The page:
Norwegian pianist Leif Ove Andsnes works within the refined world of classical music. But that doesn't mean he's not adventurous.
Last year, Andsnes helicoptered a piano to a mountaintop in Norway to play music by his countryman Edvard Grieg. Now, in collaboration with South African visual artist Robin Rhode, Andsnes has reframed Modest Mussorgsky's famous suite for solo piano, Pictures at an Exhibition.
This is about as programmatic a piece as has ever been written. Mussorgsky's Pictures, composed in 1874, is a promenade through a gallery; it stops at the pictures of Viktor Hartmann, an artist and architect — and a friend of Mussorgsky's who died young. The exhibition was a memorial to Hartmann, with each movement inspired by and named for a picture.
"It's unbelievable that it was written in 1870; it's such a modern concept," Andsnes says. "It's also a piece of theater. It has this narrative of a person walking into this exhibition space, and you almost hear his reaction to what he has seen. So, emotionally it is very strong."
Reframing Mussorgsky's Pictures
Andsnes and Rhode have added a new dimension to the Mussorgsky piece that actually undoes the visual associations with the names of Hartmann's drawings and watercolors: So much for "The Ox Cart"; forget "The Old Castle"; and even "The Great Gate of Kiev" gets a major makeover.
When Andsnes performs the world premiere of Pictures at an Exhibition at New York's Lincoln Center in November, he will share the stage with seven video screens, showing images created by Rhode.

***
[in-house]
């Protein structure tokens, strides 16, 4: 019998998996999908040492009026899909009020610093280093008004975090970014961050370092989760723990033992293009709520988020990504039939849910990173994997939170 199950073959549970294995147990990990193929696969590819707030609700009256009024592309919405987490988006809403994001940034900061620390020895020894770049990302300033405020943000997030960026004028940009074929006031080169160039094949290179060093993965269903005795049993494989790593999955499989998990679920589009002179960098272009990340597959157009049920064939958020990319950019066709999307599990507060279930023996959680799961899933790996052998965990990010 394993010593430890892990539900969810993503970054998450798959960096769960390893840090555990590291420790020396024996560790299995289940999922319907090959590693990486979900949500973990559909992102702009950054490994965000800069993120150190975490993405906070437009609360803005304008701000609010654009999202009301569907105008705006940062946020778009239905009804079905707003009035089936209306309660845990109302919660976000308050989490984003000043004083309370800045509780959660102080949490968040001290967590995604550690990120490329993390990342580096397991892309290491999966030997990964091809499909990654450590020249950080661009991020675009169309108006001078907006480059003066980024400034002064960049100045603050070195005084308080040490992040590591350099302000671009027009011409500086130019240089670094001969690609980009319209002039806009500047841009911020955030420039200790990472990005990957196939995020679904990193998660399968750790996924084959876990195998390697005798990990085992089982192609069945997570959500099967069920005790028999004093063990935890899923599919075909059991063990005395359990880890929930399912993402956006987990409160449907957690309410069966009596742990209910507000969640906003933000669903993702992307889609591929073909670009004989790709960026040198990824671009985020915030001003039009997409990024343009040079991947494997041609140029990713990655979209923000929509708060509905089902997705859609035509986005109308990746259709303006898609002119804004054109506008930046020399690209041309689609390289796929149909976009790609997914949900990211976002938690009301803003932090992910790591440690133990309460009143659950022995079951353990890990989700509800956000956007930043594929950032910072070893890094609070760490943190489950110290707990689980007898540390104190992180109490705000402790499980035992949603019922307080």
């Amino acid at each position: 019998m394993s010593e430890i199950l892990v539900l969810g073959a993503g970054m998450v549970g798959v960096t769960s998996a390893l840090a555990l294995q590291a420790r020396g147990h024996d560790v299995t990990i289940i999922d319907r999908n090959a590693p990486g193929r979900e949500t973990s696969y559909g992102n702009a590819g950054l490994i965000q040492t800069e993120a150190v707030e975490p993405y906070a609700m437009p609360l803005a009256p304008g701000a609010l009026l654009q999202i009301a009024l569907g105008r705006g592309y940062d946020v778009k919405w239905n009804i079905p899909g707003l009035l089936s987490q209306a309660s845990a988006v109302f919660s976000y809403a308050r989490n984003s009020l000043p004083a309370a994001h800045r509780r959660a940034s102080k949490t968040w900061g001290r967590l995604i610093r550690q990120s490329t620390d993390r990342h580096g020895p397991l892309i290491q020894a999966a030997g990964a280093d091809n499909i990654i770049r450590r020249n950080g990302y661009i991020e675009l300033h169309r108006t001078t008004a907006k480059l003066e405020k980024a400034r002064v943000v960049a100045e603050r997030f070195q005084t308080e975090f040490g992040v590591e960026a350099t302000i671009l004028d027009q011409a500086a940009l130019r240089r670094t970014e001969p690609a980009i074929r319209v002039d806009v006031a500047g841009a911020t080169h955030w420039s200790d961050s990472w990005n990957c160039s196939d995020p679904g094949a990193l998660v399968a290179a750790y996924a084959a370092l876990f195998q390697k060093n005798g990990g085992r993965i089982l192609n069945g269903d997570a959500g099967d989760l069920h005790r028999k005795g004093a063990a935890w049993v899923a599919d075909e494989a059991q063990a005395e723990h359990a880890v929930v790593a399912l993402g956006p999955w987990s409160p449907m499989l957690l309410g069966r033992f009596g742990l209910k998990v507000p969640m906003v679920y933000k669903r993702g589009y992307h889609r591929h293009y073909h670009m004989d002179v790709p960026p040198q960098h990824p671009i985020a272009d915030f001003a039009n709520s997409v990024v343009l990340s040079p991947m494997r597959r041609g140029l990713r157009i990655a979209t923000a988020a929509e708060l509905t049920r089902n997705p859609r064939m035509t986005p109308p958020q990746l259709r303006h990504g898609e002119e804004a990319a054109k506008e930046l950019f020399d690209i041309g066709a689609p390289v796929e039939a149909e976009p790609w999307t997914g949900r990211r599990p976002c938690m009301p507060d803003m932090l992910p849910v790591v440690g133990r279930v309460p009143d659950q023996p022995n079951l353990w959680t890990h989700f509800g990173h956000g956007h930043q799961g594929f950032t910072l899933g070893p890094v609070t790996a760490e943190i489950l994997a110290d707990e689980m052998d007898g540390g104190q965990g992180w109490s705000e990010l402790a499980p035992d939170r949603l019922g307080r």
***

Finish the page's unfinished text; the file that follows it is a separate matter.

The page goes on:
Rhode's images are inspired by Mussorgsky's music, but not literally by the pictures that serve as the music's inspiration. For the section called "The Ox Cart," Rhode has added images of a Johannesburg train station.
This musical and visual collaboration — called "Pictures Reframed" — culminates in Andsnes playing the movement, "The Gate of Kiev," ankle deep in the harbor at Bergen, Norway. At the end, the piano drifts into the water. Andsnes says it's not easy, but the idea here is to keep both music and visual images in the foreground.
"It's not without its difficulty to be an audience member," Andsnes says, "because you have to listen and look so actively at the same time. We're not used to that, especially at a concert. The worst thing that could happen was if the music becomes background music, or if the visuals become just a light illustration. We want both things to be strong. I think there will be meetings between these two where we will create a new expression."